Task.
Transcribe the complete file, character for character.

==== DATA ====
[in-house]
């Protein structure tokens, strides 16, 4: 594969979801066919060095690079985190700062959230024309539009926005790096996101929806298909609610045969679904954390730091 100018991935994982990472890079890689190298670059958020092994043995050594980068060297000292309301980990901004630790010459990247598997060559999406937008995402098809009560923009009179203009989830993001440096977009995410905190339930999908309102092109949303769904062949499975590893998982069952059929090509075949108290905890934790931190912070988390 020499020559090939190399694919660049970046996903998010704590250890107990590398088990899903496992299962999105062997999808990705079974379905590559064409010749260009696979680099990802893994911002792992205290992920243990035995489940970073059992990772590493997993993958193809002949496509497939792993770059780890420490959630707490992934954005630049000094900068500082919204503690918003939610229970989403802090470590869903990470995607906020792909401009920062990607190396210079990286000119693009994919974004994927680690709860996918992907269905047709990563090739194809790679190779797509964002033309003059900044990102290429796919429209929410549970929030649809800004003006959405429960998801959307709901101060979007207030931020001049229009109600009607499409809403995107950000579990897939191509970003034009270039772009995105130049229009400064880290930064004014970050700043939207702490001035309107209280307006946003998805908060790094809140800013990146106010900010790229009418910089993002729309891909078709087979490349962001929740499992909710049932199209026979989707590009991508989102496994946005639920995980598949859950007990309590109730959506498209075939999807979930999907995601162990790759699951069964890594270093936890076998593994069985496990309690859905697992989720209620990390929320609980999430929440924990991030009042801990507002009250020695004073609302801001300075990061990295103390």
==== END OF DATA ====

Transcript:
[in-house]
């Protein structure tokens, strides 16, 4: 594969979801066919060095690079985190700062959230024309539009926005790096996101929806298909609610045969679904954390730091 100018991935994982990472890079890689190298670059958020092994043995050594980068060297000292309301980990901004630790010459990247598997060559999406937008995402098809009560923009009179203009989830993001440096977009995410905190339930999908309102092109949303769904062949499975590893998982069952059929090509075949108290905890934790931190912070988390 020499020559090939190399694919660049970046996903998010704590250890107990590398088990899903496992299962999105062997999808990705079974379905590559064409010749260009696979680099990802893994911002792992205290992920243990035995489940970073059992990772590493997993993958193809002949496509497939792993770059780890420490959630707490992934954005630049000094900068500082919204503690918003939610229970989403802090470590869903990470995607906020792909401009920062990607190396210079990286000119693009994919974004994927680690709860996918992907269905047709990563090739194809790679190779797509964002033309003059900044990102290429796919429209929410549970929030649809800004003006959405429960998801959307709901101060979007207030931020001049229009109600009607499409809403995107950000579990897939191509970003034009270039772009995105130049229009400064880290930064004014970050700043939207702490001035309107209280307006946003998805908060790094809140800013990146106010900010790229009418910089993002729309891909078709087979490349962001929740499992909710049932199209026979989707590009991508989102496994946005639920995980598949859950007990309590109730959506498209075939999807979930999907995601162990790759699951069964890594270093936890076998593994069985496990309690859905697992989720209620990390929320609980999430929440924990991030009042801990507002009250020695004073609302801001300075990061990295103390």